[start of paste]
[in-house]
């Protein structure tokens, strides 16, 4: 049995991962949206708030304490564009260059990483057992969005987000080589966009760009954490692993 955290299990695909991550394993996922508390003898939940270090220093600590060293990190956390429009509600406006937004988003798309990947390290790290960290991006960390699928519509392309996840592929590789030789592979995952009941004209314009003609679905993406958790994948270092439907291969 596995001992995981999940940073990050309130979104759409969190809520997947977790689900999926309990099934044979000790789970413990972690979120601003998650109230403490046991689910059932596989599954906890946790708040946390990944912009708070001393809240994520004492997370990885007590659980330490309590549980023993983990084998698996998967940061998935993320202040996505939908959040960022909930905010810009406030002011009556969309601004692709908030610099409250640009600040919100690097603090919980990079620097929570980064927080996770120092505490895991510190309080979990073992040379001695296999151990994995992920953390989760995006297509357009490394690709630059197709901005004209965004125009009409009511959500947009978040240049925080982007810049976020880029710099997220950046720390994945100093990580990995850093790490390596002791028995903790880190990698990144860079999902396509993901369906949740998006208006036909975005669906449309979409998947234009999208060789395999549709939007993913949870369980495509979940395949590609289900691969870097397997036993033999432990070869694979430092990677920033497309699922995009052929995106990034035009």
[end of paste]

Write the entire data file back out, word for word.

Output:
[in-house]
């Protein structure tokens, strides 16, 4: 049995991962949206708030304490564009260059990483057992969005987000080589966009760009954490692993 955290299990695909991550394993996922508390003898939940270090220093600590060293990190956390429009509600406006937004988003798309990947390290790290960290991006960390699928519509392309996840592929590789030789592979995952009941004209314009003609679905993406958790994948270092439907291969 596995001992995981999940940073990050309130979104759409969190809520997947977790689900999926309990099934044979000790789970413990972690979120601003998650109230403490046991689910059932596989599954906890946790708040946390990944912009708070001393809240994520004492997370990885007590659980330490309590549980023993983990084998698996998967940061998935993320202040996505939908959040960022909930905010810009406030002011009556969309601004692709908030610099409250640009600040919100690097603090919980990079620097929570980064927080996770120092505490895991510190309080979990073992040379001695296999151990994995992920953390989760995006297509357009490394690709630059197709901005004209965004125009009409009511959500947009978040240049925080982007810049976020880029710099997220950046720390994945100093990580990995850093790490390596002791028995903790880190990698990144860079999902396509993901369906949740998006208006036909975005669906449309979409998947234009999208060789395999549709939007993913949870369980495509979940395949590609289900691969870097397997036993033999432990070869694979430092990677920033497309699922995009052929995106990034035009």